Friday, March 22, 2013

北大平洋に見られる福島からの汚染 Contamination from Fukushima found in North Pacific

Cesium-134 and 137 activities in the central North Pacific Ocean after the Fukushima Dai-ichi nuclear power plant accident

Abstract. Surface seawater 134Cs and 137Cs samples were collected in the central and western North Pacific Ocean during the 1.5 yr after the Fukushima Dai-ichi nuclear power plant accident to monitor dispersion patterns of these radioisotopes towards the Hawaiian Islands.
要約: 福島第一原発の事故から1年半後、ハワイ島に向かう放射性核種の拡散パターンをモニタリングするため、北太平洋の中央と西の海でセシウム134と137を含む水面の海水を収集しました。

In the absence of other recent sources and due to its short half-life only those parts of the Pacific Ocean would have detectable 134Cs that were impacted by Fukushima releases.

Between March and May 2011, 134Cs was not detected around the Hawaiian Islands and Guam. Here, most 137Cs activities (1.2–1.5 Bq m−3) were in the range of expected preexisting levels.

Some samples north of the Hawaiian Islands (1.6–1.8 Bq m−3) were elevated above the 18-month baseline established in surface seawater in Hawaii indicating that those might carry atmospheric fallout.

The 18-month time-series analysis of surface seawater from Hawaii did not reveal any seasonal variability or trends, with an average activity of 1.46 ± 0.06 Bq m−3 (Station Aloha, 17 values).
ハワイの海水表面の18ヶ月の期間の分析からは、平均で1立方あたり1.46 ± 0.06bqで、季節による変異性や傾向は見られませんでした。(ステーションアロハ17件-表の青色ひし形点)

In contrast, samples collected between Japan and Hawaii contained 134Cs activities in the range of 1–4 Bq m−3 and 137Cs levels were about 2–3 times above the preexisting activities.

We found that the southern boundary of the Kuroshio and Kuroshio extension currents represented a boundary for radiation dispersion with higher activities detected within and north of the major currents.

The radiation plume has not been detected over the past 1.5 yr at the main Hawaiian Islands due to the transport patterns across the Kuroshio and Kuroshio extension currents.

Simulations on the long-term dispersal of 137Cs released into the Pacific Ocean off Fukushima by Helmholtz Centre for Ocean Research


 Our study deals with one of the consequences of the disastrous earthquake and subsequent tsunami that hit Japan in March 2011.

Caused by the explosions and meltdowns in the Fukushima Dai-ichi nuclear power plants, large amounts of radioactive material, including long-living isotopes such as caesium-137, were released into the environment. Contaminated waters entered the Pacific Ocean by atmospheric deposition and direct discharge of coolant in the weeks after the catastrophe.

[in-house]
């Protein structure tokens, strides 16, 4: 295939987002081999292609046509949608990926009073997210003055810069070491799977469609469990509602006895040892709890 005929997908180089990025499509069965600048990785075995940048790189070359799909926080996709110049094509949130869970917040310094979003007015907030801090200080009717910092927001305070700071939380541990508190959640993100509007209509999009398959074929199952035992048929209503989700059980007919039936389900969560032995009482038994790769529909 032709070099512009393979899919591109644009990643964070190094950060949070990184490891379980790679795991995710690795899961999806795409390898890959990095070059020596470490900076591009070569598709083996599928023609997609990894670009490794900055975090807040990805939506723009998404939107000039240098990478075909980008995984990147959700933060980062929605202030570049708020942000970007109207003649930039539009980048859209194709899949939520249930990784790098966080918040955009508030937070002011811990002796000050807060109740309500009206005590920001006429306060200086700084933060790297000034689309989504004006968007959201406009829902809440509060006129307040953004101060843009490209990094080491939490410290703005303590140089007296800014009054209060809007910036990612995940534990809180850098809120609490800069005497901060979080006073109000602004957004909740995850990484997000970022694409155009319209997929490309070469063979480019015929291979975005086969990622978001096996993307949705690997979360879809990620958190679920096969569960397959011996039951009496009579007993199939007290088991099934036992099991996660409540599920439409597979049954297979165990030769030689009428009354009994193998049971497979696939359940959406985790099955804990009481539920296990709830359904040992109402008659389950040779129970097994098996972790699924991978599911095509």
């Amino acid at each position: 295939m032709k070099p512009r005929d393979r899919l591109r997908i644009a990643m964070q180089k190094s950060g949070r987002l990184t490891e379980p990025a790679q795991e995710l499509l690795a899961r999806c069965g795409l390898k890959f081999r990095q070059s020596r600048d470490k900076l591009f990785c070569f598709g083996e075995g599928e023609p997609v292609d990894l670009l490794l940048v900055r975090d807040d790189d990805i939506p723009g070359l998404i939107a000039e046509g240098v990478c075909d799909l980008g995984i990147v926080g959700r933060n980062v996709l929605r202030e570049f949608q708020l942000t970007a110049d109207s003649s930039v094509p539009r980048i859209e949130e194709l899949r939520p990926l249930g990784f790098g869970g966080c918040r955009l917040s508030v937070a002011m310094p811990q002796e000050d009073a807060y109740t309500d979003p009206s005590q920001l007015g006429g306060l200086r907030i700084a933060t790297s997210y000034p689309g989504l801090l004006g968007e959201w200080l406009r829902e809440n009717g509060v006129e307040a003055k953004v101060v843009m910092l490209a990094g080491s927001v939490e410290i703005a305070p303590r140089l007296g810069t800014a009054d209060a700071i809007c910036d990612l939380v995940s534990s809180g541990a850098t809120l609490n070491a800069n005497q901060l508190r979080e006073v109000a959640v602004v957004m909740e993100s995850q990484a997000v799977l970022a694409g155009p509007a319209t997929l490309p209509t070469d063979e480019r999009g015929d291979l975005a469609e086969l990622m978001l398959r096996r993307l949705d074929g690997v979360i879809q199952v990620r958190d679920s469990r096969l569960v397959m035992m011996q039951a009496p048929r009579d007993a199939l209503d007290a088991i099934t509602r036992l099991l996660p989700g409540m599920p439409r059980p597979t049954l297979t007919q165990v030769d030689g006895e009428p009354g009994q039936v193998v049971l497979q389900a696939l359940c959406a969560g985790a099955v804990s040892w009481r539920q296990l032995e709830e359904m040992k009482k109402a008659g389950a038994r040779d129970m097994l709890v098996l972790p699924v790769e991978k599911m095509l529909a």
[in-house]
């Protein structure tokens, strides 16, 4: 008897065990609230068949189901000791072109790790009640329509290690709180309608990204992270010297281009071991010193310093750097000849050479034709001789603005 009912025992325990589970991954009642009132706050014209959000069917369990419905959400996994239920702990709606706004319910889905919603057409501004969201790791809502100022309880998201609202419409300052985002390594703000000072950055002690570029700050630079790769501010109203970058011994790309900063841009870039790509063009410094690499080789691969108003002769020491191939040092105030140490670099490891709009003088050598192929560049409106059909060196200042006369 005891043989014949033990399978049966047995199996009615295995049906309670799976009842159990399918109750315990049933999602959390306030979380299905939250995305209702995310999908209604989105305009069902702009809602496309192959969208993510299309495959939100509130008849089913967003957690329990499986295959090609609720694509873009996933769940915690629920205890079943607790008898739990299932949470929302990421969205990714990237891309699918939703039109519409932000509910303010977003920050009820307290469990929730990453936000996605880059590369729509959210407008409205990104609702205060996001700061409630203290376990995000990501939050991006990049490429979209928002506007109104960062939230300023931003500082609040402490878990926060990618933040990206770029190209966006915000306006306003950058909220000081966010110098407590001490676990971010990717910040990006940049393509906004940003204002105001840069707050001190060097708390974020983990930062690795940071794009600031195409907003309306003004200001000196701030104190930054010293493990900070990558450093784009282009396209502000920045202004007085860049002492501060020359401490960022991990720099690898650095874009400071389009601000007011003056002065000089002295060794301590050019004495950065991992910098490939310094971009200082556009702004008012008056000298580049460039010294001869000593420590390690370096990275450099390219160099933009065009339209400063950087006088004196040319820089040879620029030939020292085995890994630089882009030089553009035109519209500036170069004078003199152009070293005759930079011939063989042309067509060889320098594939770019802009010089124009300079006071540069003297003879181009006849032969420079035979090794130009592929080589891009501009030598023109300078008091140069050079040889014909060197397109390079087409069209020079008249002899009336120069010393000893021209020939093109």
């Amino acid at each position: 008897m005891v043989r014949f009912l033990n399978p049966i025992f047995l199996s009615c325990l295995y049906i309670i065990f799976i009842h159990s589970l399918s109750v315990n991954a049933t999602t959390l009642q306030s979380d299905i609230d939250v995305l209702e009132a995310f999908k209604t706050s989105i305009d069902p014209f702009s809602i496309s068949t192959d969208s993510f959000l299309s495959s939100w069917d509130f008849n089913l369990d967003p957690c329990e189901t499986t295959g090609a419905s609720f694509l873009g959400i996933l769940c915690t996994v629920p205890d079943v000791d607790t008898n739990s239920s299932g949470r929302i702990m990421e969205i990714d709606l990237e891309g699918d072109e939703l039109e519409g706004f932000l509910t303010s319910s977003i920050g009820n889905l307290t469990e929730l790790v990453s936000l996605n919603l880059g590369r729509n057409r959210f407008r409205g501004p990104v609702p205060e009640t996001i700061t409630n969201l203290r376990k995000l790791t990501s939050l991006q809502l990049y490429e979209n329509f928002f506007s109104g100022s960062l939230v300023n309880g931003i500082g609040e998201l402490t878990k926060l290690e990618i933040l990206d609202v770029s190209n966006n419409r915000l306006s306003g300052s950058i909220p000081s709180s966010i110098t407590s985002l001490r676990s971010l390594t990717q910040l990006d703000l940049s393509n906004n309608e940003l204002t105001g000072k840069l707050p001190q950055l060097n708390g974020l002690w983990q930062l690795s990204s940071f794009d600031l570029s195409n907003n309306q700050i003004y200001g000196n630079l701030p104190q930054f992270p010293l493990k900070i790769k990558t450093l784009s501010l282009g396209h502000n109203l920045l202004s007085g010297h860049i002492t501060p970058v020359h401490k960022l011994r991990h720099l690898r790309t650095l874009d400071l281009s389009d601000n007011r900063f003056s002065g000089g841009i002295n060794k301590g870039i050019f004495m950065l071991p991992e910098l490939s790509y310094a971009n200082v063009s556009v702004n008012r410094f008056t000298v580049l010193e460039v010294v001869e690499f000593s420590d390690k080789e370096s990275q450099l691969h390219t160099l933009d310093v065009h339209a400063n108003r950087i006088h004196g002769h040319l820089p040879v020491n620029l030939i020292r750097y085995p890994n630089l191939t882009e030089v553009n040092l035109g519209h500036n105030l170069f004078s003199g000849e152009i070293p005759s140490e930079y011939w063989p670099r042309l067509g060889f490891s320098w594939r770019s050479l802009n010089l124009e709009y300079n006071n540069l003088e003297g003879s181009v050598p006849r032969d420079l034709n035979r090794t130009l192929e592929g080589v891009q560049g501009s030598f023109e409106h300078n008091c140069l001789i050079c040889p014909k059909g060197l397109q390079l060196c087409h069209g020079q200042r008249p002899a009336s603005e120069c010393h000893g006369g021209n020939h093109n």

In this study we investigate the long-term fate of these waters in the Pacific Ocean, using numerical model experiments. The model simulates the ocean currents with very high resolution; it thus captures much of the intense eddying flows along the Kuroshio.


To simulate the dispersal of the contaminated water by the ocean currents, we use an idealized tracer, behaving like a dye with a half live of 30 years, which we injected into the coastal waters off Fukushima. We want to emphasize that our approach is restricted to the physical spreading, and does not account for possible biological effects, for example, adhesion of isotopes to sinking organic matter. Neither does our model assimilate any ocean data, therefore we do not account for the actual state of the local currents at the time of the release. However the initial state turned out to be of minor importance for the tracer spreading after two to three years.


The following animation shows the spreading of our dye at the Ocean's surface. The color represents the concentration of the tracer, relative to the initial concentration in the coastal area off Fukushima at the end of the injection period.

The tracer invades the highly energetic Kuroshio regime within the first weeks after the release and starts spreading meridionaly due to the eddies dominating the flow field in this area.


After one year, maximum concentrations are diluted by two orders of magnitude and already crossed the dateline, further heading east.


The southern edge of the tracer cloud reaches the Hawaiian islands after about two years, while the northern edge has begun to enter the Bering Sea.


Meanwhile, concentrations near Japan have been dropping significantly due to replacement by less contaminated waters through the Kuroshio, separating the main cloud into a northern and a southern part.

After four years, the maximum concentration has dropped by three orders of magnitude, and the entire northern Pacific is filled with a certain amount of tracer.


When the peak concentration reaches the North American coast after about five to six years, it has been diluted by four orders of magnitude.

The concentration levels from now on tend to homogenize over the entire basin.


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